By Michael Petro | Buffalo Business First | 8/22/16
Hogan to take the reins of Phillips Lytle leadership
There is an air of familiarity between Kevin Hogan and the law firm of Phillips Lytle that has created a mutually comfortable feeling as he takes over as managing partner.
He has been an attorney at Buffalo’s second largest firm for the past 25 years. Since making partner in 2000, Hogan has held an array of leadership posts, including environmental practice team leader, trial department administrator and 11 years on the Governing Committee, which leads the firm and ultimately selects the managing partner.
The firm, on the other hand, is looking to continue its growth over its eight-office footprint, including at its Buffalo headquarters where it is in the third year of a transition to the heart of the Buffalo renaissance at One Canalside.
But Hogan warns that comfort shouldn’t be mistaken for complacency.
The Albany-area native said he’ll never feel satisfied with the position of the firm, but thanks to the hard work of past partners, there is already a large stable of clients, both regionally and internationally. That helps the firm deal with the ebbs and flows of the industry and economy, Hogan said. It’s also one of the reasons the firm was able to avoid any cuts during the downturn of the economy starting in 2008.
“I’m never so comfortable that my guard is down. For my clients, at least, whenever I go into court, they will never hear me say, ‘It’s a slam dunk,’” he said. “Clients have grown to understand and expect that they’ll receive client service beyond anything they can get anywhere else and from anyone else. Does that make us feel comfortable? Maybe it makes us feel confident but not complacent.”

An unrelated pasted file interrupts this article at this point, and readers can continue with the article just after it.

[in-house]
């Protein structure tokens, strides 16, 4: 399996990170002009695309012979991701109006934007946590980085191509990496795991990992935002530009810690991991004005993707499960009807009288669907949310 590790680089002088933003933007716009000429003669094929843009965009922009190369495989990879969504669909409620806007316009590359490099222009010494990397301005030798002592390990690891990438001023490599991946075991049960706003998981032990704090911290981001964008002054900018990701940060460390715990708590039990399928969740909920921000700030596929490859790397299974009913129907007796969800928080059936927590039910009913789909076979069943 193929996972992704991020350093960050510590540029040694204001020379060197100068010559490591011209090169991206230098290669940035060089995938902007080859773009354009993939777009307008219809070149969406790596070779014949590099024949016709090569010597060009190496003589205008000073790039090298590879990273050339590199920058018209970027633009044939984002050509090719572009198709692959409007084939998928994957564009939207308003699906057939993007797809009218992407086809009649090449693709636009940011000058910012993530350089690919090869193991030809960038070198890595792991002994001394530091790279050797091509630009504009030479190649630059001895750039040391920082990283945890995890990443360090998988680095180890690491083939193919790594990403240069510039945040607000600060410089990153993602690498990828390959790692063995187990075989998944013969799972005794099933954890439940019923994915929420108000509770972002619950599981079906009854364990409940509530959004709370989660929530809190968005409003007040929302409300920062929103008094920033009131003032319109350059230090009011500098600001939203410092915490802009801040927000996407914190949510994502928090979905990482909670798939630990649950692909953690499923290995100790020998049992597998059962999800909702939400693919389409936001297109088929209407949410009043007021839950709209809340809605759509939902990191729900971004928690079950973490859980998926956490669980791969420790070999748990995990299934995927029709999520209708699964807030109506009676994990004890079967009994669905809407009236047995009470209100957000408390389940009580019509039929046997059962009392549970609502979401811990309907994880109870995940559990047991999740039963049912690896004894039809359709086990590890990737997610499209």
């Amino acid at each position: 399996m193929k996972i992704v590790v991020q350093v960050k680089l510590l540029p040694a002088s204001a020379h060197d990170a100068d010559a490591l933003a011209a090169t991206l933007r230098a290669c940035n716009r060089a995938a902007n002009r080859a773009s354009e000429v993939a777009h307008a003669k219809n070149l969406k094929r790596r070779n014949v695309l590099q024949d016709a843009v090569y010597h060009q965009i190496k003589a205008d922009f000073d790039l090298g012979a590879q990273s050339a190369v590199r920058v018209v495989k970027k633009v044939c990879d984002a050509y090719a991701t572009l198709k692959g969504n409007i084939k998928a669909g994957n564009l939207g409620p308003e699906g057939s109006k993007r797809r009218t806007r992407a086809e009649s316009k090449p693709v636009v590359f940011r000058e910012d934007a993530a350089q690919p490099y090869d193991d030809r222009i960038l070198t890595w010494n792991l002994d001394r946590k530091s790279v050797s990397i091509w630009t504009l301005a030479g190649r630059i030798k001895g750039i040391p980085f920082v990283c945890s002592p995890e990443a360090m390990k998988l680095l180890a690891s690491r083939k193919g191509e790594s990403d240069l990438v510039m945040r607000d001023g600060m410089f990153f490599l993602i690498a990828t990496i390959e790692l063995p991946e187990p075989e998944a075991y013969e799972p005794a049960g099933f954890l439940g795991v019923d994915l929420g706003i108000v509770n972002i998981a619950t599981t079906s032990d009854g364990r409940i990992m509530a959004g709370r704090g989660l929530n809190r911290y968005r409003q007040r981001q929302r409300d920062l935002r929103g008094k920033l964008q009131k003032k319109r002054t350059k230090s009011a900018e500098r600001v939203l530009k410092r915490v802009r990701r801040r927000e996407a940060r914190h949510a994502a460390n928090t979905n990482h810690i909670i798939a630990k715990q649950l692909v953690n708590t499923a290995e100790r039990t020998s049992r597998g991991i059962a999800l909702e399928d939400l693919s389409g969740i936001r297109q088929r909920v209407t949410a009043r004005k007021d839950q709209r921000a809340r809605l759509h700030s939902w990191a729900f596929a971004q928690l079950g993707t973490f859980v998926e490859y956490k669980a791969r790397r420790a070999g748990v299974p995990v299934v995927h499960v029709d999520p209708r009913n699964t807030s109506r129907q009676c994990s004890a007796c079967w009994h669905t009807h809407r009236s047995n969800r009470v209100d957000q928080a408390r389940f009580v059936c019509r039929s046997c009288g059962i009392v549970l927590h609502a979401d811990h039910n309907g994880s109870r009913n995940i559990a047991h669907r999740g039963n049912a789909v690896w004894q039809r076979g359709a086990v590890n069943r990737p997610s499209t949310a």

The 54-year-old Hogan has been appointed to succeed David McNamara at the start of 2017. McNamara, who has been the firm’s managing partner since 2007, decided to step aside and resume his practice full-time focusing on business litigation and project development. Spanning nearly three decades, there’s been only four managing partners at the firm: Robert Greene, Paul Zuydhoek and Morgan Graham.
“The ideal time to step out of this position is when the firm is in a position of strength,” McNamara said. “Kevin will lead the firm forward with the same level of enthusiasm, dedication and thoughtfulness that he has demonstrated in his practice and all of his various other roles throughout his career.”
Hogan said there were a number of qualified candidates considered. After examining everyone from the partnership to see if they had the skillset and qualifications for the job, the list was narrowed down to a final group before the Governing Committee sought final consultation from various partners. Hogan said he’s experienced enough to know all of the partners and most of the clients throughout the firm’s different industry sectors.
“I think based on those various positions I’ve held in management at the firm, I was among the better suited for the job, but it wasn’t a quick decision by the Governing Committee,” he said. “While the shoes will be big to fill and its a significant challenge, it’s one that I welcome.”